Picking the correct natural light for portraits.

"Oh it's sunny ! let's go take pictures !"

...or let's not ?

What is actually good natural light? This short post should help you with some basics on light for photography.

Let's start from a well know studio habitant: the soft box. While shooting portraits with artificial light, the big issue is the directionality of light: because it comes from a narrow source and in straight line, it creates shadows. Now shadows can look cool and be created on purpose, but many time you wan't to avoid the black areas under the eyes and next to the nose, on the neck or even on your background. In order to diffuse the light, we use soft boxes. It forces the light to bounce inside the box and come out from a very large surface. Instead of a 2 square inches light source, you have a 1 square meter light source that doesn't even shoot light straight. The next two pictures speak for themselves:

Courtesy of weichongraphy.wordpress.com

Now one of the best ways to have a natural soft box is to use a window:
- with a light transparent white curtain if the sun directly hits the window (otherwise it is very directional and hard to expose between light and dark zones in the room).
- without curtains if the window is hit by non direct light or if it's rather cloudy. It will give some direction to the light and it will yet be quite even and smooth. See for yourselves:

Thanks to Ema, Mamiya RZ67 pro II F2.8

Now shooting outdoors. I find that a bright sunny day is actually a pain, unless you want to create that burning sun, strong shadow effect that suggest heat. I live in Ireland, and fortunately, the sun is only a myth here. Instead I have plenty of cloudy skies with very even light.

Boring? Yes it can be if you don't use depth of field & expose correctly. But if you pull those right, you can have very nice, soft images, as follows:

 Mamiya 645 1000s, 80mm (246$ online...)

 Nikon D80, 85mm @F1.8 

Last two are with the Mamiya 645 1000s too.

So don't be afraid of cloudy days. I find that the overal best case scenario is sun with some clouds. In other words, any average day :)

If you shoot in a very harsh sun light, don't hesitate shooting against the sun : you subject's face will be evenly lit, and if you spot meter (measure exposure) on his / her face, you'll have a nice back light effect like this:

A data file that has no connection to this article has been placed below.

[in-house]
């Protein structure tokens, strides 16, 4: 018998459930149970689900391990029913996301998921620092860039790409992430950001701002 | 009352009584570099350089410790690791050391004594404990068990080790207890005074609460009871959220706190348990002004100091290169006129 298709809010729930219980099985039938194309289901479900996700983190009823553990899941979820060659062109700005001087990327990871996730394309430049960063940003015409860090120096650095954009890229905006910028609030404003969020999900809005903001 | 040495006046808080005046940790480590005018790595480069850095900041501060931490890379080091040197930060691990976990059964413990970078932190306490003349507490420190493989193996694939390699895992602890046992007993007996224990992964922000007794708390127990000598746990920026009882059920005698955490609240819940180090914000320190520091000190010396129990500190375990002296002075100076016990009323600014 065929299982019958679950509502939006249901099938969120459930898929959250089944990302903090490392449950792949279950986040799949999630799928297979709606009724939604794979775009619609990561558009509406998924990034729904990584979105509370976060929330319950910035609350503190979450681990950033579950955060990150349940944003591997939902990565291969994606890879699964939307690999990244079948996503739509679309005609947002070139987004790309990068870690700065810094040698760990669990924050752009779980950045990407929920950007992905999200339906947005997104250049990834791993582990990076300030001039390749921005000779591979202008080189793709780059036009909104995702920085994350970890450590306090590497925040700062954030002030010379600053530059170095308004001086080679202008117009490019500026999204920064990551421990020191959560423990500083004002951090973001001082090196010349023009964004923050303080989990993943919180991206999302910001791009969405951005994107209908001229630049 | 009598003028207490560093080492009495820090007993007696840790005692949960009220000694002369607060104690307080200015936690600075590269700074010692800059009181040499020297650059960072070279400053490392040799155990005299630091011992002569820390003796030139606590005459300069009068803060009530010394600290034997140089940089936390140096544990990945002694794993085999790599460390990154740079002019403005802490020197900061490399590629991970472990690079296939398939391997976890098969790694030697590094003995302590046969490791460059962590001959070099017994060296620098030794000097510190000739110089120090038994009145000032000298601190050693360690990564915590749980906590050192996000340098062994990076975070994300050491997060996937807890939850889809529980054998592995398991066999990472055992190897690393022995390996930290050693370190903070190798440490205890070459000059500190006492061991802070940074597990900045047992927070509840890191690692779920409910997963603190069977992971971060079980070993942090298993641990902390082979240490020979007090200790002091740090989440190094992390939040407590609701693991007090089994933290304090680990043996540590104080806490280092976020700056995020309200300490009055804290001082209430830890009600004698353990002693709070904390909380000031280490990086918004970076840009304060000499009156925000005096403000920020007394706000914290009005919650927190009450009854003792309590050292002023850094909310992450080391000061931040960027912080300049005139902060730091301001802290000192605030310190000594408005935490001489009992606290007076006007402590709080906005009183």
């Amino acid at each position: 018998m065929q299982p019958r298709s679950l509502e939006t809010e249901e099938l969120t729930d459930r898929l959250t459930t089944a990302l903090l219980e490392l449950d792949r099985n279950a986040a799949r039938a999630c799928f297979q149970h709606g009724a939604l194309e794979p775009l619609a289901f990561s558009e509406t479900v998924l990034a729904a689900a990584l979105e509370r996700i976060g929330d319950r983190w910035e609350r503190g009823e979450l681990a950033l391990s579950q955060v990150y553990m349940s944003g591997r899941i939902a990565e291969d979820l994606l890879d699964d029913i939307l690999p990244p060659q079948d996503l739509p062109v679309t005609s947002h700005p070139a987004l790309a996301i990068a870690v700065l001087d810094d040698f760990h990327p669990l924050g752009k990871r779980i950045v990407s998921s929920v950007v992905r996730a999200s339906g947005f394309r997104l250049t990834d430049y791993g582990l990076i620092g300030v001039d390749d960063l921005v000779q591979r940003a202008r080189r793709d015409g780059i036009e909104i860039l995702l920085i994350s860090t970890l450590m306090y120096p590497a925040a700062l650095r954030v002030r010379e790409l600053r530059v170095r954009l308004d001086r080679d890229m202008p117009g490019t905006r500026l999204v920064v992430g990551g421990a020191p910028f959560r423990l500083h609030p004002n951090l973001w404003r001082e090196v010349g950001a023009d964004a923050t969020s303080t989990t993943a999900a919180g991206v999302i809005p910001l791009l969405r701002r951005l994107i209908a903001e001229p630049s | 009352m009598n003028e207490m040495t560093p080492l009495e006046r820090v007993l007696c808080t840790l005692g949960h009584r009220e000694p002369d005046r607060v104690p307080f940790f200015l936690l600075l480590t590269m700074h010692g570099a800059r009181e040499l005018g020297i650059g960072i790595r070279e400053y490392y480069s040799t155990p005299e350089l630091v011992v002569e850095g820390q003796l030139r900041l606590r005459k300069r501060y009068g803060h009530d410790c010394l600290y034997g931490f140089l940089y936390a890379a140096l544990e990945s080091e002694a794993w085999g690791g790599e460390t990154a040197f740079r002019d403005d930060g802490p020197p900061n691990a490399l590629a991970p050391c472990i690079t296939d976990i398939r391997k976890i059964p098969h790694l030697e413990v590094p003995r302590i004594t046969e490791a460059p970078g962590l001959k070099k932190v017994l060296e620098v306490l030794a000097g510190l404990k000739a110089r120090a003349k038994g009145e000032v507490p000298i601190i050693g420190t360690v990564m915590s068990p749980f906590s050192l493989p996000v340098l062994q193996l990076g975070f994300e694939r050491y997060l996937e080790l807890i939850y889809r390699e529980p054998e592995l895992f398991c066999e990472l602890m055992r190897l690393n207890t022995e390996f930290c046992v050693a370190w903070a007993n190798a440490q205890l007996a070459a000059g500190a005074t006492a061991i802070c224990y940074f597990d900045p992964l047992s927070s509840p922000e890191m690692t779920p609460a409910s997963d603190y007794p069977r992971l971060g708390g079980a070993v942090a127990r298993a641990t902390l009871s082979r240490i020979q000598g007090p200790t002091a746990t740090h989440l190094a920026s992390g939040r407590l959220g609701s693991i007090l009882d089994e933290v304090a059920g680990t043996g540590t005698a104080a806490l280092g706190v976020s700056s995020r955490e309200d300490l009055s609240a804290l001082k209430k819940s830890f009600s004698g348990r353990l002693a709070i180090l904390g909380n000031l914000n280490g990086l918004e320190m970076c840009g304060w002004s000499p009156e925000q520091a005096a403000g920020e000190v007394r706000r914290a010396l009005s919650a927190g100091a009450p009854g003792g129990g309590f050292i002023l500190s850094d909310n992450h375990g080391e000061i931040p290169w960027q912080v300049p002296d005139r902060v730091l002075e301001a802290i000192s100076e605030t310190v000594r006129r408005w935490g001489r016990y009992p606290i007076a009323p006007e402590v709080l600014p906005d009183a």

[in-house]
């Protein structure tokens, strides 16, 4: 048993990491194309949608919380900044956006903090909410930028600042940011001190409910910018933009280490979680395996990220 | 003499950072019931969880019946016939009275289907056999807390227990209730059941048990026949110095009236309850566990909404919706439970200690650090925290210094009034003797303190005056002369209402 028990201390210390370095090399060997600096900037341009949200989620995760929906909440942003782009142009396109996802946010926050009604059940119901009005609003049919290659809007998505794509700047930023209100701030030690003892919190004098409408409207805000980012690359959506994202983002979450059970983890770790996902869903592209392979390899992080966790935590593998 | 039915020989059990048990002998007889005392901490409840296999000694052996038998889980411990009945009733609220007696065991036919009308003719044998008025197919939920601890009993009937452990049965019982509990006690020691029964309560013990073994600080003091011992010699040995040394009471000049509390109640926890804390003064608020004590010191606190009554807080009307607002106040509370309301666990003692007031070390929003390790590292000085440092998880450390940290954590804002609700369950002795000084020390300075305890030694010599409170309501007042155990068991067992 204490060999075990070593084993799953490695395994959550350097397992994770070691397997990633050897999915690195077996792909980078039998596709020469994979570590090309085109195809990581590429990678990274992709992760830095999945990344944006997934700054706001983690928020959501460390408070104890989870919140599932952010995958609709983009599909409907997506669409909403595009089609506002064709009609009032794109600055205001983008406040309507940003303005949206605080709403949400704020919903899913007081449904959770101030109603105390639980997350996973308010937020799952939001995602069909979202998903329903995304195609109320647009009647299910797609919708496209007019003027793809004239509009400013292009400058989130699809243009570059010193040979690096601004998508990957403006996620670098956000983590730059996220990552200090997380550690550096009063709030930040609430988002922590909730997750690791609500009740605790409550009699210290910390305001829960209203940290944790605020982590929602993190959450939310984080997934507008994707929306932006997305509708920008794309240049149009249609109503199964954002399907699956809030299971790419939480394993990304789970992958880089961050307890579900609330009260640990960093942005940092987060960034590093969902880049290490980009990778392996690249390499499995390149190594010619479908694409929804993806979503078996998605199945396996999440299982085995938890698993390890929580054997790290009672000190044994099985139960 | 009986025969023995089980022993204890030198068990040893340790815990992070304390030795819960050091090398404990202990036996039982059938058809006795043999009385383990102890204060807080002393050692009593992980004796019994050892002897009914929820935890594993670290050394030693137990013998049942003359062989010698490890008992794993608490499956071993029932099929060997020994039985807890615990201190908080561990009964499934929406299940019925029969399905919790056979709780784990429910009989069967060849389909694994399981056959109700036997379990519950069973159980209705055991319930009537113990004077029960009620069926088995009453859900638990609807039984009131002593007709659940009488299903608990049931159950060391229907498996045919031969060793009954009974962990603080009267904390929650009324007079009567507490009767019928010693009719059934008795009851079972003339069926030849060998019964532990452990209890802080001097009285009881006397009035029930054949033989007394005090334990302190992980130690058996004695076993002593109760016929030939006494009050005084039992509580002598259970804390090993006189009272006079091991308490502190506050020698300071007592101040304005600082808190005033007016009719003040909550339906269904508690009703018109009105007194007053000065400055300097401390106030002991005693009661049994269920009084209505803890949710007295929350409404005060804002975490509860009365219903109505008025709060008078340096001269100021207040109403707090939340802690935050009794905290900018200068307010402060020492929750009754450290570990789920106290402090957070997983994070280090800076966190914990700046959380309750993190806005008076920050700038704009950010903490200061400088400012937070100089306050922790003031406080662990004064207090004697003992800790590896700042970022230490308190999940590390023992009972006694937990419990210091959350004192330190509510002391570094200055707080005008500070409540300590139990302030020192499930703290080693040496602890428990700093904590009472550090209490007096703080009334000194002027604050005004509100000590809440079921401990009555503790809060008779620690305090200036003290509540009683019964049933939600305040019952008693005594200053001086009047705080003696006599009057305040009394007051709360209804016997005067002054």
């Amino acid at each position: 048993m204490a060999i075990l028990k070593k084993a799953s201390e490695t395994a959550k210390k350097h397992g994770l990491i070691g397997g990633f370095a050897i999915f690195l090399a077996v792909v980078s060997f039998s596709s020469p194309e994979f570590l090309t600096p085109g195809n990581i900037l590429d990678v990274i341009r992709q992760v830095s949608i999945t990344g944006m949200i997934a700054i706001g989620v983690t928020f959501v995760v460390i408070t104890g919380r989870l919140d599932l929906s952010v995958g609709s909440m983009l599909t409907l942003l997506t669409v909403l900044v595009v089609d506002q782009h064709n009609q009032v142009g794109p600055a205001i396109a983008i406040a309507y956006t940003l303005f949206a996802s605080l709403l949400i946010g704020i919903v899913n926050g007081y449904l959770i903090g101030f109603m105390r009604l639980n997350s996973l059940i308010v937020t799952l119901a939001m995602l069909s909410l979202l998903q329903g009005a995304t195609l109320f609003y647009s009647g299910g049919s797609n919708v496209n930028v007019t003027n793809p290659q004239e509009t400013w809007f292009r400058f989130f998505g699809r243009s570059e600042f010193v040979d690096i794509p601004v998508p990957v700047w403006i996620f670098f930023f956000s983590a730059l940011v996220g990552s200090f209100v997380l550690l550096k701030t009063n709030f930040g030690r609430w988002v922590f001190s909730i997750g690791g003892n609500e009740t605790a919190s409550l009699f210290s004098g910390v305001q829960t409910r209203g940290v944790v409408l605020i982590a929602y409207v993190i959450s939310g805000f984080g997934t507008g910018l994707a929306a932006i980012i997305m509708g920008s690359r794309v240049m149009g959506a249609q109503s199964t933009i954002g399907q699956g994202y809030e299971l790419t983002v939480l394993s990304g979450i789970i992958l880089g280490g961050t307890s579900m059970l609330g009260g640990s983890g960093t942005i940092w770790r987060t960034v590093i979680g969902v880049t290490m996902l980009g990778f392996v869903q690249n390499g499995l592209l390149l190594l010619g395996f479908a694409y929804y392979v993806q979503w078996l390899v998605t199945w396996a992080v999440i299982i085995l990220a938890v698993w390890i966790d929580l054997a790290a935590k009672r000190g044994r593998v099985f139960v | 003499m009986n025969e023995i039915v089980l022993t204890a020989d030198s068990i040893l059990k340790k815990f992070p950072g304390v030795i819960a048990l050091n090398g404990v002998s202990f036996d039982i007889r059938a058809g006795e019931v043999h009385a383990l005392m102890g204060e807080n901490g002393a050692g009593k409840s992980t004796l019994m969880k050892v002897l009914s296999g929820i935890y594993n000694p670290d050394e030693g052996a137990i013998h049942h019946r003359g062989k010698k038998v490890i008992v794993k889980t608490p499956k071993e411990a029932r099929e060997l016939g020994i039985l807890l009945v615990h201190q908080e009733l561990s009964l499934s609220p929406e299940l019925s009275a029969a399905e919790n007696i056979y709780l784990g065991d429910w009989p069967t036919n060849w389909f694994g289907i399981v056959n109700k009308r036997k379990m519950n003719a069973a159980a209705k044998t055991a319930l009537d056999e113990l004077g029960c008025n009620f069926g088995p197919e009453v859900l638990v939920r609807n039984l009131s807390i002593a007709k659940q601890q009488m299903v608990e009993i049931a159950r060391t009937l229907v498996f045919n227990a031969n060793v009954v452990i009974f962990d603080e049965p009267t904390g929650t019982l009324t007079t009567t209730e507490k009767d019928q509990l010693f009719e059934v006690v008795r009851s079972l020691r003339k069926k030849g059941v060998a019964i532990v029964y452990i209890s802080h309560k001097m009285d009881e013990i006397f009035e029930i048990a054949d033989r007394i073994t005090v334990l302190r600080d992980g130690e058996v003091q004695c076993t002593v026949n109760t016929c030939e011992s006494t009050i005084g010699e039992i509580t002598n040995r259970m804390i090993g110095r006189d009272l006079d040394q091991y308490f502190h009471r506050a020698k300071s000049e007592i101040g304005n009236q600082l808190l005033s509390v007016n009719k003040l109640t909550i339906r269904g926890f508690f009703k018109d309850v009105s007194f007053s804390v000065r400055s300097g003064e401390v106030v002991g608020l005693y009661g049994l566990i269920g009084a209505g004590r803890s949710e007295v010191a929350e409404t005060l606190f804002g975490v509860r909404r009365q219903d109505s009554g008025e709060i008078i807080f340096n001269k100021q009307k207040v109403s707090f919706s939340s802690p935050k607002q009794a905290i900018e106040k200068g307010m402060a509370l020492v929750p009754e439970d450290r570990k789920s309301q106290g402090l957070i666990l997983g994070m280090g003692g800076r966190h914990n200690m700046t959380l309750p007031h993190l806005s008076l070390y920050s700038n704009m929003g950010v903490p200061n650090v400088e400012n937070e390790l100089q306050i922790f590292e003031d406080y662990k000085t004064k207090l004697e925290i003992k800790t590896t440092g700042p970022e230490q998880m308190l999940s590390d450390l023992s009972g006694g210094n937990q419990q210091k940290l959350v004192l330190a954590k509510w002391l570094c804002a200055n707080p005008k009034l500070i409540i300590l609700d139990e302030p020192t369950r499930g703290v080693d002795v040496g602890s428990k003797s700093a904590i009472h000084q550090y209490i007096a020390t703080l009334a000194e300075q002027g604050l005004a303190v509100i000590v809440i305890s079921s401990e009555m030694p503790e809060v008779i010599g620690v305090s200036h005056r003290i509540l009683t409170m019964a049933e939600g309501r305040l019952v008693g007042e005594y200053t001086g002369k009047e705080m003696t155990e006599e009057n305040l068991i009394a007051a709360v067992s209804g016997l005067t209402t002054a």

Mamiya 645 1000S: I made sure Albin's face was not directly hit by the sun to avoid bad shadow. Ladies: the girl behind is his GF, don't even ask.

If they face the sun, they'll close their eyes, have ugly shadows on the face, yuk ! In that case, you might want to use your flash for some fill light.

Last but not least, you can do one cool thing with very strong sun light, this:

Nikon D80, 50mm F1.8 (100$ lens...)

On this picture, Deborah is in a park in Dublin 4, saturday afternoon, 2pm bright sun. So how come only her face is lit and the rest came black? Well that has to do with something call dynamic range, that I would describe as a camera's ability to restitute details in extreme bright or dark zones.
HDR for example is artificially made extreme dynamic range: you take a shot exposed on dark objects of the image, one shot exposed on bright objects, and you mix the two so everything is bright and details.
Well most digital cameras have a very poor dynamic range (film does much better). So if you measure the correct exposure on the brightest part, in that case her face, the rest will be far to dark to show at that exposure level. 

Now go and shoot stuff.

1 comment:

  1. Hello Ronan,

    I discovered your blog some weeks ago and now I've read all your post. Your portraits and models are simply amazing and I love your reviews too. I think that your suggestions to do correct portraits are really useful. One more thing I love from this site is that you don't need an incredible expensive equipment to shoot. You can make magic with a simply (and wonderful, of course) Nikon FE and the great Nikkor 85mm 1.8 AF-D, it's great! I didn't use to shoot portraits but now, thanks to your blog and your work, I want to start it.

    Thanks for this beautiful (and really useful, one more time) site.

    Best regards,

    P.S. Sorry for my english, I'm spanish.